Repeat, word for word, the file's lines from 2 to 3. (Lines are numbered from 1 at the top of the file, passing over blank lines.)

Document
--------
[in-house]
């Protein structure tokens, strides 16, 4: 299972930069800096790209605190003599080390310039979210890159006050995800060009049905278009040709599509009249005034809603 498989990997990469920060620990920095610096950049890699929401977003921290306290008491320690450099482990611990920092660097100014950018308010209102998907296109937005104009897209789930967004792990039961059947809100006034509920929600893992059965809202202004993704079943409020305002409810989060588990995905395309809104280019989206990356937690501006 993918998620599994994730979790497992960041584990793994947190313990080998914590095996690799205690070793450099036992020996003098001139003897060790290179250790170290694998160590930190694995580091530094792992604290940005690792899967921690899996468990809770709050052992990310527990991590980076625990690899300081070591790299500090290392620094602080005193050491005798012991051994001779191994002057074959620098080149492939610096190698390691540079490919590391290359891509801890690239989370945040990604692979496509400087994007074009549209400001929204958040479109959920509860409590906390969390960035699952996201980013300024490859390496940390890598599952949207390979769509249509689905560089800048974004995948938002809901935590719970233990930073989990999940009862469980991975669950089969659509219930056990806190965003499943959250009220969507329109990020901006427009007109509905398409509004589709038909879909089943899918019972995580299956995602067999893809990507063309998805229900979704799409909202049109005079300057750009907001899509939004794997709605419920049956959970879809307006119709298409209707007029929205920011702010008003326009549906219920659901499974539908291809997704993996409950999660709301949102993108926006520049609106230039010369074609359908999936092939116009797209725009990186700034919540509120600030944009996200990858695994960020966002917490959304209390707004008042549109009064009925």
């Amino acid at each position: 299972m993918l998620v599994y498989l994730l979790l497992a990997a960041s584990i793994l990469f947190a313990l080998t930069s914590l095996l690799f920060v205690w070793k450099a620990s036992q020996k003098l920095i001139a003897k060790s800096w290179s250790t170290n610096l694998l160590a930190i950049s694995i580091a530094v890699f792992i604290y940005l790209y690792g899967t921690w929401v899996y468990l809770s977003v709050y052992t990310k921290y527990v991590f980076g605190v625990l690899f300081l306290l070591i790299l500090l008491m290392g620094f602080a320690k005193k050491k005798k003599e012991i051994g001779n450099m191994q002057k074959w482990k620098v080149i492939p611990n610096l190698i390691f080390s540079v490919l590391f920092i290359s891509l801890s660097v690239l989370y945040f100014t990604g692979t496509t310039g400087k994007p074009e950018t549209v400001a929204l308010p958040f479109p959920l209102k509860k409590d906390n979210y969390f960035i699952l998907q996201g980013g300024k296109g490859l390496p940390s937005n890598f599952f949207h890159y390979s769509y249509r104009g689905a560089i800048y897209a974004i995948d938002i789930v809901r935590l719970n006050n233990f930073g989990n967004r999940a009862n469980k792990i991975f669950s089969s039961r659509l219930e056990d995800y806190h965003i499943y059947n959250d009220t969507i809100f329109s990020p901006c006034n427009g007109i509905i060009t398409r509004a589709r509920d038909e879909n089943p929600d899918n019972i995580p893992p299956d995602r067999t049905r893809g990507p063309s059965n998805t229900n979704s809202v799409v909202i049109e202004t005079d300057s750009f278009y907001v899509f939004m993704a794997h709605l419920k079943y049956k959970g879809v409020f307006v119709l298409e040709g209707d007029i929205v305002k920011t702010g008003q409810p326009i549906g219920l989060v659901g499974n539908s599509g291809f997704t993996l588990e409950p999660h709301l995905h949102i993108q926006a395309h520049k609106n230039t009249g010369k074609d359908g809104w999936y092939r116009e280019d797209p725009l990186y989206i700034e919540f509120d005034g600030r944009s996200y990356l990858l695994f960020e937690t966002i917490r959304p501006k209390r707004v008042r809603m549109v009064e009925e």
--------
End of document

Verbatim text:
């Protein structure tokens, strides 16, 4: 299972930069800096790209605190003599080390310039979210890159006050995800060009049905278009040709599509009249005034809603 498989990997990469920060620990920095610096950049890699929401977003921290306290008491320690450099482990611990920092660097100014950018308010209102998907296109937005104009897209789930967004792990039961059947809100006034509920929600893992059965809202202004993704079943409020305002409810989060588990995905395309809104280019989206990356937690501006 993918998620599994994730979790497992960041584990793994947190313990080998914590095996690799205690070793450099036992020996003098001139003897060790290179250790170290694998160590930190694995580091530094792992604290940005690792899967921690899996468990809770709050052992990310527990991590980076625990690899300081070591790299500090290392620094602080005193050491005798012991051994001779191994002057074959620098080149492939610096190698390691540079490919590391290359891509801890690239989370945040990604692979496509400087994007074009549209400001929204958040479109959920509860409590906390969390960035699952996201980013300024490859390496940390890598599952949207390979769509249509689905560089800048974004995948938002809901935590719970233990930073989990999940009862469980991975669950089969659509219930056990806190965003499943959250009220969507329109990020901006427009007109509905398409509004589709038909879909089943899918019972995580299956995602067999893809990507063309998805229900979704799409909202049109005079300057750009907001899509939004794997709605419920049956959970879809307006119709298409209707007029929205920011702010008003326009549906219920659901499974539908291809997704993996409950999660709301949102993108926006520049609106230039010369074609359908999936092939116009797209725009990186700034919540509120600030944009996200990858695994960020966002917490959304209390707004008042549109009064009925």
């Amino acid at each position: 299972m993918l998620v599994y498989l994730l979790l497992a990997a960041s584990i793994l990469f947190a313990l080998t930069s914590l095996l690799f920060v205690w070793k450099a620990s036992q020996k003098l920095i001139a003897k060790s800096w290179s250790t170290n610096l694998l160590a930190i950049s694995i580091a530094v890699f792992i604290y940005l790209y690792g899967t921690w929401v899996y468990l809770s977003v709050y052992t990310k921290y527990v991590f980076g605190v625990l690899f300081l306290l070591i790299l500090l008491m290392g620094f602080a320690k005193k050491k005798k003599e012991i051994g001779n450099m191994q002057k074959w482990k620098v080149i492939p611990n610096l190698i390691f080390s540079v490919l590391f920092i290359s891509l801890s660097v690239l989370y945040f100014t990604g692979t496509t310039g400087k994007p074009e950018t549209v400001a929204l308010p958040f479109p959920l209102k509860k409590d906390n979210y969390f960035i699952l998907q996201g980013g300024k296109g490859l390496p940390s937005n890598f599952f949207h890159y390979s769509y249509r104009g689905a560089i800048y897209a974004i995948d938002i789930v809901r935590l719970n006050n233990f930073g989990n967004r999940a009862n469980k792990i991975f669950s089969s039961r659509l219930e056990d995800y806190h965003i499943y059947n959250d009220t969507i809100f329109s990020p901006c006034n427009g007109i509905i060009t398409r509004a589709r509920d038909e879909n089943p929600d899918n019972i995580p893992p299956d995602r067999t049905r893809g990507p063309s059965n998805t229900n979704s809202v799409v909202i049109e202004t005079d300057s750009f278009y907001v899509f939004m993704a794997h709605l419920k079943y049956k959970g879809v409020f307006v119709l298409e040709g209707d007029i929205v305002k920011t702010g008003q409810p326009i549906g219920l989060v659901g499974n539908s599509g291809f997704t993996l588990e409950p999660h709301l995905h949102i993108q926006a395309h520049k609106n230039t009249g010369k074609d359908g809104w999936y092939r116009e280019d797209p725009l990186y989206i700034e919540f509120d005034g600030r944009s996200y990356l990858l695994f960020e937690t966002i917490r959304p501006k209390r707004v008042r809603m549109v009064e009925e």